Penobscot Marine Museum
Congratulations to Director Paul Anderson on receiving the 2010 President’s Award from the National Sea Grant Association.
Join us in welcoming our new Assistant Director for Research, Dr. James McKenna of Maine Maritime Academy. Send Jim a note at firstname.lastname@example.org.
The history of Maine Sea Grant and the history of marine aquaculture in Maine are intertwined, beginning with the first $100,300 Sea Grant awarded by the federal government in 1971 to the University of Maine to adapt existing aquaculture techniques and to develop new ways to grow shellfish in Maine’s unique, cold-water coastal environment.
Maine Sea Grant’s relationship with the fishering industry dates to 1975, when Congress was about to pass what would become the Magnuson-Stevens Fishery Conservation and Management Act. At that time, fish harvested by Maine fishermen stayed local, only traveling perhaps as far as Boston or New York. The Gulf of Maine fishery was dominated by fleets of foreign fishing vessels, factories at sea that fished harder than anyone before. Even at Gorton's in Gloucester, MA, 40% of the cod came from Polish boats.
In 1972, Paul Ring, a marine specialist with NOAA and Cooperative Extension, began a project to help Pemaquid Beach area volunteers restore sand dunes.
In 1977, Maine Sea Grant collaborated with the University of Maine College of Education to launch the Northern New England Marine Education Project, which produced some of the region’s earliest K-12 teachers’ resource guides on marine science and maritime heritage, and provided professional development opportunities for teachers in Maine and New Hampshire.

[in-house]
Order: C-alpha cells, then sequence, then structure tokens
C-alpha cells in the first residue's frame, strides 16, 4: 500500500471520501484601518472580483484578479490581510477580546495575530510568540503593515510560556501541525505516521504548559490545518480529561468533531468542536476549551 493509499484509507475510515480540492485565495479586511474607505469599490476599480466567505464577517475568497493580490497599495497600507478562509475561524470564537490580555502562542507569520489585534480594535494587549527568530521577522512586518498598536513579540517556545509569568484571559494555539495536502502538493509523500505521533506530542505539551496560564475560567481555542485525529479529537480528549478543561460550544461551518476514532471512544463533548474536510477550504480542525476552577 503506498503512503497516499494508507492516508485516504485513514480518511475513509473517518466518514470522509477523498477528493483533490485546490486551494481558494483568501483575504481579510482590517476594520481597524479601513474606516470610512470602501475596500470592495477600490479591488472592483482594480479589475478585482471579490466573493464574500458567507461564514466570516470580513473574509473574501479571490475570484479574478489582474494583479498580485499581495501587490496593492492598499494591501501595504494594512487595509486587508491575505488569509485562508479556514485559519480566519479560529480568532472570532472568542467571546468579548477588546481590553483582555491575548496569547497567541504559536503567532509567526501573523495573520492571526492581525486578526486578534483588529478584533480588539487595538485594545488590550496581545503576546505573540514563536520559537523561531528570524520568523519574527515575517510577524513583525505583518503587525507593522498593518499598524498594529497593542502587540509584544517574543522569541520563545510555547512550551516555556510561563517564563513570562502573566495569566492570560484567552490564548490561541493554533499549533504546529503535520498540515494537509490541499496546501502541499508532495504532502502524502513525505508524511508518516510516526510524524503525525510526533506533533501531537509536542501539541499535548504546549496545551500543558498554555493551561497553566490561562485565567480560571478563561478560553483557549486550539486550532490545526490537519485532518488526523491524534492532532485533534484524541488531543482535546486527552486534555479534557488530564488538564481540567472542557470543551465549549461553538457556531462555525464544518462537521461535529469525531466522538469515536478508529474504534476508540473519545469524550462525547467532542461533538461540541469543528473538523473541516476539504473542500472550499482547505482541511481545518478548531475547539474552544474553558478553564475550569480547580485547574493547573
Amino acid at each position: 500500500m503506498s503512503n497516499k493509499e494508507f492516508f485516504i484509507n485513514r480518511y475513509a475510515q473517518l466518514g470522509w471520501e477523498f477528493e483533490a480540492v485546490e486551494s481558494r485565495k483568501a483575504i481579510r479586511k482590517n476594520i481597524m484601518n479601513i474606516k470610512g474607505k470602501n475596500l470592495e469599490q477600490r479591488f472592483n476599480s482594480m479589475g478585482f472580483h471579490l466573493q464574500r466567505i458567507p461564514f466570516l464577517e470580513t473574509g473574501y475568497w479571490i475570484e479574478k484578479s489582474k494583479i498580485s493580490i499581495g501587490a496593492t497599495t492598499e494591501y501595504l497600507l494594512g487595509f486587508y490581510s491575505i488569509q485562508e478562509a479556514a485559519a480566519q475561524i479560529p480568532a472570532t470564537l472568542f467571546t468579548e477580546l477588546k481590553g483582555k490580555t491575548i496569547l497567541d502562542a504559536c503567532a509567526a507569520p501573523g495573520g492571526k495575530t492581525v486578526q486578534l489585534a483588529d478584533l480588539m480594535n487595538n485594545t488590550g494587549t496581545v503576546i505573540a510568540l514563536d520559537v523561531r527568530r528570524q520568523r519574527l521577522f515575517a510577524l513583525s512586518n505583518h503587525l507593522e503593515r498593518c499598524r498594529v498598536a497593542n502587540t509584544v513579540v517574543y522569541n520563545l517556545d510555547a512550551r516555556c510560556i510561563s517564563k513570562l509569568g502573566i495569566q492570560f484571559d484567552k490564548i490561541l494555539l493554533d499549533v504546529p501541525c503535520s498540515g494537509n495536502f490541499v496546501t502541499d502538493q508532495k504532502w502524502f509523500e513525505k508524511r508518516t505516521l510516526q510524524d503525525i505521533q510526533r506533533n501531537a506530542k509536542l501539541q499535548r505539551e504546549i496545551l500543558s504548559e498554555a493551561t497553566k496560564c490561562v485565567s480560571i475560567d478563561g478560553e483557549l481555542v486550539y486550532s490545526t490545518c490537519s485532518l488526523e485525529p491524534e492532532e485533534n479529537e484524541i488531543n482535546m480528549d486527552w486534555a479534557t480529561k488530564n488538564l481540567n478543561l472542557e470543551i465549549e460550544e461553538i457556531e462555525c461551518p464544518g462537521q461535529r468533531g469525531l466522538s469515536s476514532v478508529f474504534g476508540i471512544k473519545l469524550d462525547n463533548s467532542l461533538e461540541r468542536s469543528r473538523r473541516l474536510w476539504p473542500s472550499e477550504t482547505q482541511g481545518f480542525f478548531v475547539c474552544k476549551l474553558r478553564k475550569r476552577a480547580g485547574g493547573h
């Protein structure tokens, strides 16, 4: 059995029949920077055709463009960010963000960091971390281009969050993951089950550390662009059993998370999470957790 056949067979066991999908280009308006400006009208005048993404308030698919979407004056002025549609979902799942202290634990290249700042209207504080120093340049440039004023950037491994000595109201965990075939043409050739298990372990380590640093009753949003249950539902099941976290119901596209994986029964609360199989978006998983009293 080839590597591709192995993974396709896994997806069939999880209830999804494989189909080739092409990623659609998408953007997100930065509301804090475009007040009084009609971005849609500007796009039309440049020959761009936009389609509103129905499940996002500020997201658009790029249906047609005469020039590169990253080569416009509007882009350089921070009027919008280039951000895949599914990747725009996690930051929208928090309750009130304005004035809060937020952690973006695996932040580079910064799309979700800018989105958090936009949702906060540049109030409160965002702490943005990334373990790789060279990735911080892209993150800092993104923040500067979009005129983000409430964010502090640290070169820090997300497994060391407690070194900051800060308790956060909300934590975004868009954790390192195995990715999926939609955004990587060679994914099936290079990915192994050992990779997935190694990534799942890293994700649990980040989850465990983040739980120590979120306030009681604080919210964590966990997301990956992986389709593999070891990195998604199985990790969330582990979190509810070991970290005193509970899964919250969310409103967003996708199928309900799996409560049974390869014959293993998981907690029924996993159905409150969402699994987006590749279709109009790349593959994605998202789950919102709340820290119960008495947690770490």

On June 8, 2010, Maine Sea Grant welcomed friends, colleagues, and alumni past and present to join us in celebrating the 30th anniversary of the University of Maine's designation as a National Sea Grant College.
The origins of Sea Grant can be traced to the middle of the 20th century. As interest in science increased after World War II, Americans came to believe that scientific research and engineering could lead to responsible economic development. Dana E. Wallace of Maine, chair of an Atlantic States Marine Fisheries Commission committee, outlined the parallel between American agriculture under Land Grant and the needs of America’s coasts and oceans.
In 2006, staff at the NOAA National Marine Fisheries Service Maine Field Office initiated a partnership with Maine Sea Grant to produce content for two informational kiosks planned for the lower Penobscot River region. The Penobscot River watershed is currently the subject of an unprecedented restoration plan that will restore access to over 1,000 miles of rearing and spawning habitat for Atlantic salmon, alewives, sturgeon, and other species of sea-run fish.